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Foreign funds have been frozen and Afghan aid groups are stuck in limbo

The world still struggles to find a way to help Afghanistan's poor people, without supporting their Taliban leaders, a month after the fall in Kabul. This question is becoming more urgent every day.

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Foreign funds have been frozen and Afghan aid groups are stuck in limbo

Aid groups from Afghanistan and around the world are reporting that they are having difficulty obtaining emergency aid, basic services, and funds for a population facing starvation, unemployment, and the coronavirus 20 years after the war.

A public health nonprofit, which paid salaries and bought food and fuel for hospitals using contributions from the World Bank and the European Union, is one of the organizations that are struggling to function. After the Taliban took control of the capital, the Afghan Health Ministry lost $600 million.

According to Abdul Wali, the head of the local chapter of Organization for Health Promotion and Management, clinics in Afghanistan’s eastern Khost Province can no longer afford to clean, despite being plagued by COVID-19 patients.

Wali stated, "All we can do is wait and hope for cash to arrive." If this continues, we face disaster.

This week , donors pledged to help the country with $1.2 billion by opening their purse strings during a United Nations appeal . The Taliban-controlled government is being deprived of funding sources by the West and international financial institutions until their intentions are clearer. This has caused Afghans to be vulnerable.

The World Bank, International Monetary Fund, and European Union stopped financing projects in Afghanistan. In addition, $7 billion was frozen by the United States in Afghan foreign reserves kept in New York. The country's GDP is nearly half, and foreign aid to Afghanistan was previously estimated at $8.5 billion per year.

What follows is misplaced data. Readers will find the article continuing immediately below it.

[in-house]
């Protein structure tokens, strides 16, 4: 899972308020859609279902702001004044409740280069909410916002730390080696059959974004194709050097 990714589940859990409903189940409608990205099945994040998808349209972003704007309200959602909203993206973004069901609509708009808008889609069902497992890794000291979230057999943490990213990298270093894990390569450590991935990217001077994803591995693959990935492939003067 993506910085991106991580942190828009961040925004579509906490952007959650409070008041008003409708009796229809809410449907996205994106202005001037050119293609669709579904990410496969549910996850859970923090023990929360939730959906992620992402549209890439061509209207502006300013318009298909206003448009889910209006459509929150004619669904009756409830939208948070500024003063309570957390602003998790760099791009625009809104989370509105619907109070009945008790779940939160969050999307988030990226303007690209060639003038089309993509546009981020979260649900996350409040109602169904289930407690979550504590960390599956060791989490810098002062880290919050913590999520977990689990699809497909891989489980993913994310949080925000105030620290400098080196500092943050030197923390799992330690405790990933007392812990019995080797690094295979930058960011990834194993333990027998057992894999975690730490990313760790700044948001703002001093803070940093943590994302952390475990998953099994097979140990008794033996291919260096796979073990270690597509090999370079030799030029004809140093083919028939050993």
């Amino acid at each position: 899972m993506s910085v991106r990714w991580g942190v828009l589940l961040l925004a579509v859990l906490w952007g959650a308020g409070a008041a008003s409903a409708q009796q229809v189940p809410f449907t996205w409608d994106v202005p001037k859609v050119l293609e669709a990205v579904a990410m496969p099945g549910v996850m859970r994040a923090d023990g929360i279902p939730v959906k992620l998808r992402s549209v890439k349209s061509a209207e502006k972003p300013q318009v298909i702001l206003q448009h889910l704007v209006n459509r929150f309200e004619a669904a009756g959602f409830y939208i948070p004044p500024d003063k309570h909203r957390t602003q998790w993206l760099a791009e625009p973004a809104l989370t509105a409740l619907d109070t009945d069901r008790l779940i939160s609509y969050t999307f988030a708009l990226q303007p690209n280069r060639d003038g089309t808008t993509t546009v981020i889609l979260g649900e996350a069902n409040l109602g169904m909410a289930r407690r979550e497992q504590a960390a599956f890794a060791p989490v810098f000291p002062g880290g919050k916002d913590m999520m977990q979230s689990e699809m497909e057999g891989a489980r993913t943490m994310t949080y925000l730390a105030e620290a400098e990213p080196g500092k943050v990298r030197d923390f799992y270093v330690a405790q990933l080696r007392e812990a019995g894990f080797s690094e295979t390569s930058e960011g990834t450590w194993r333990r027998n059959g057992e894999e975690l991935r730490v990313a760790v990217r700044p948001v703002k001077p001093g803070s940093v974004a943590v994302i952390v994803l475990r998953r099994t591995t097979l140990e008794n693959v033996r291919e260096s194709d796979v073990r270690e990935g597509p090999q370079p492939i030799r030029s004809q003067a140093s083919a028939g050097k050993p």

The Kabul interim government cannot access foreign or its own funds and can't pay import taxes to transport food containers from Pakistan. Yonus Momand, Vice Chairman of the Chamber of Commerce and Industry, said that.

To force Afghanistan's new leaders into respecting the rights of women, and religious minorities, the West has devised a strategy to destroy the Taliban's finances. Last week a hardline, all-male Cabinet was appointed. One of the ministers is subject to U.N. sanctions while another has a $5 million FBI bounty.

Although it is not clear how long the Afghan central bank reserves can be accessed, American officials insist that humanitarian organizations can bypass Taliban authorities to deliver directly the Afghans who are in danger of losing their lives or their futures following the U.S. pullout.

Lisa Curtis, former director for South and Central Asia at the U.S. National Security Council, stated that "it's still possible to fulfill the basic needs of Afghans without recompense the government with broadereconomic assistance and diplomatic recognition."

However, the reality on the ground shows that this approach is not sustainable. Over 3.5 million people have been displaced by fighting over the years, including half a million since 2011. The cost of basic goods has increased dramatically. People wait for hours or even days to withdraw money from banks so that they can feed their families.

Individuals can withdraw $200 per week from Afghanistan's bank, but organizations cannot get any money. Paralysis has hindered the work of local authorities, who use World Bank development funds for clean water and health services.